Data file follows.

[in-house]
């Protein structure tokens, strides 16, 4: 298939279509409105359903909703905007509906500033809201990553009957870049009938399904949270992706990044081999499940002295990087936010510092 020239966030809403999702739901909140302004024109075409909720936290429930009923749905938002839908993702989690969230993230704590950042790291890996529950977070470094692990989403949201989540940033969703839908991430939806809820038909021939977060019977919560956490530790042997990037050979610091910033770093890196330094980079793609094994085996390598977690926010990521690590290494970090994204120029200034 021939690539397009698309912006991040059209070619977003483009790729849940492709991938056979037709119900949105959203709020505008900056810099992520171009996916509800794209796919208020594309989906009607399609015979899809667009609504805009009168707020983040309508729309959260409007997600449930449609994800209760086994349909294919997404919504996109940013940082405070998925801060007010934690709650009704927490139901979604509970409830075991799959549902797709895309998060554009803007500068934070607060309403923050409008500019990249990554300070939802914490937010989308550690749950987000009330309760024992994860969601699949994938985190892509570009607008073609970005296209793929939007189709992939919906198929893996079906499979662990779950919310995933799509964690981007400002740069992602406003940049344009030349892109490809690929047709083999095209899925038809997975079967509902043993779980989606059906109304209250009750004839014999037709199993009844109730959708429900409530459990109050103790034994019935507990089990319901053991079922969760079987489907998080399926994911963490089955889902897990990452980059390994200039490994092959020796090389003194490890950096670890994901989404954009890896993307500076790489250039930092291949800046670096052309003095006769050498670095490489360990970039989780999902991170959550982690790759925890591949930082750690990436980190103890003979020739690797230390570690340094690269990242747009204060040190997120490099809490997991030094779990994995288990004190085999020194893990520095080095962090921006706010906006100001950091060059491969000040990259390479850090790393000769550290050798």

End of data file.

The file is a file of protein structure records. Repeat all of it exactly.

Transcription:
[in-house]
């Protein structure tokens, strides 16, 4: 298939279509409105359903909703905007509906500033809201990553009957870049009938399904949270992706990044081999499940002295990087936010510092 020239966030809403999702739901909140302004024109075409909720936290429930009923749905938002839908993702989690969230993230704590950042790291890996529950977070470094692990989403949201989540940033969703839908991430939806809820038909021939977060019977919560956490530790042997990037050979610091910033770093890196330094980079793609094994085996390598977690926010990521690590290494970090994204120029200034 021939690539397009698309912006991040059209070619977003483009790729849940492709991938056979037709119900949105959203709020505008900056810099992520171009996916509800794209796919208020594309989906009607399609015979899809667009609504805009009168707020983040309508729309959260409007997600449930449609994800209760086994349909294919997404919504996109940013940082405070998925801060007010934690709650009704927490139901979604509970409830075991799959549902797709895309998060554009803007500068934070607060309403923050409008500019990249990554300070939802914490937010989308550690749950987000009330309760024992994860969601699949994938985190892509570009607008073609970005296209793929939007189709992939919906198929893996079906499979662990779950919310995933799509964690981007400002740069992602406003940049344009030349892109490809690929047709083999095209899925038809997975079967509902043993779980989606059906109304209250009750004839014999037709199993009844109730959708429900409530459990109050103790034994019935507990089990319901053991079922969760079987489907998080399926994911963490089955889902897990990452980059390994200039490994092959020796090389003194490890950096670890994901989404954009890896993307500076790489250039930092291949800046670096052309003095006769050498670095490489360990970039989780999902991170959550982690790759925890591949930082750690990436980190103890003979020739690797230390570690340094690269990242747009204060040190997120490099809490997991030094779990994995288990004190085999020194893990520095080095962090921006706010906006100001950091060059491969000040990259390479850090790393000769550290050798």